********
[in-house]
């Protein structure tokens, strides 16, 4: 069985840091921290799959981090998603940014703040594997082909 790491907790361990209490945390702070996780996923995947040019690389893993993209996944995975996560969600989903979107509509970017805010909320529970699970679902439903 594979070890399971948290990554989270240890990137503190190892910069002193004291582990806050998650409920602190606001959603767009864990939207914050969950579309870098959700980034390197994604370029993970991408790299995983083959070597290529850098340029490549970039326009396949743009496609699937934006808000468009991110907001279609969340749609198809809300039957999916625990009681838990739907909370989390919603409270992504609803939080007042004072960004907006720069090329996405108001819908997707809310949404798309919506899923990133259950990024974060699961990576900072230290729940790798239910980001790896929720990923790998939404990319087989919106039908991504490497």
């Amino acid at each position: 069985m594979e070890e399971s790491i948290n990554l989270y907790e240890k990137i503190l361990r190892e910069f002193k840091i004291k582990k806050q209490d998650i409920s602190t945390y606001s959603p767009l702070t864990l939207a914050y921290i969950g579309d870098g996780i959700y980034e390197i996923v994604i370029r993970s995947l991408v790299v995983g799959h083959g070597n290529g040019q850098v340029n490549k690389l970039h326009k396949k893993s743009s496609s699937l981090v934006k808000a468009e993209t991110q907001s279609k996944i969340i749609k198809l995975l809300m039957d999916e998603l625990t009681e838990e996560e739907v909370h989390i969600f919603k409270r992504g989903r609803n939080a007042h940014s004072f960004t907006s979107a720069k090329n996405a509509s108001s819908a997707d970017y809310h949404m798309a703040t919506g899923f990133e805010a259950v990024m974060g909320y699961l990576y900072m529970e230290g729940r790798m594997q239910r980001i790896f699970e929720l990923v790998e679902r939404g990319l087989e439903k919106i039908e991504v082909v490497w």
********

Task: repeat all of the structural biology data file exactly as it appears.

[in-house]
């Protein structure tokens, strides 16, 4: 069985840091921290799959981090998603940014703040594997082909 790491907790361990209490945390702070996780996923995947040019690389893993993209996944995975996560969600989903979107509509970017805010909320529970699970679902439903 594979070890399971948290990554989270240890990137503190190892910069002193004291582990806050998650409920602190606001959603767009864990939207914050969950579309870098959700980034390197994604370029993970991408790299995983083959070597290529850098340029490549970039326009396949743009496609699937934006808000468009991110907001279609969340749609198809809300039957999916625990009681838990739907909370989390919603409270992504609803939080007042004072960004907006720069090329996405108001819908997707809310949404798309919506899923990133259950990024974060699961990576900072230290729940790798239910980001790896929720990923790998939404990319087989919106039908991504490497």
């Amino acid at each position: 069985m594979e070890e399971s790491i948290n990554l989270y907790e240890k990137i503190l361990r190892e910069f002193k840091i004291k582990k806050q209490d998650i409920s602190t945390y606001s959603p767009l702070t864990l939207a914050y921290i969950g579309d870098g996780i959700y980034e390197i996923v994604i370029r993970s995947l991408v790299v995983g799959h083959g070597n290529g040019q850098v340029n490549k690389l970039h326009k396949k893993s743009s496609s699937l981090v934006k808000a468009e993209t991110q907001s279609k996944i969340i749609k198809l995975l809300m039957d999916e998603l625990t009681e838990e996560e739907v909370h989390i969600f919603k409270r992504g989903r609803n939080a007042h940014s004072f960004t907006s979107a720069k090329n996405a509509s108001s819908a997707d970017y809310h949404m798309a703040t919506g899923f990133e805010a259950v990024m974060g909320y699961l990576y900072m529970e230290g729940r790798m594997q239910r980001i790896f699970e929720l990923v790998e679902r939404g990319l087989e439903k919106i039908e991504v082909v490497w």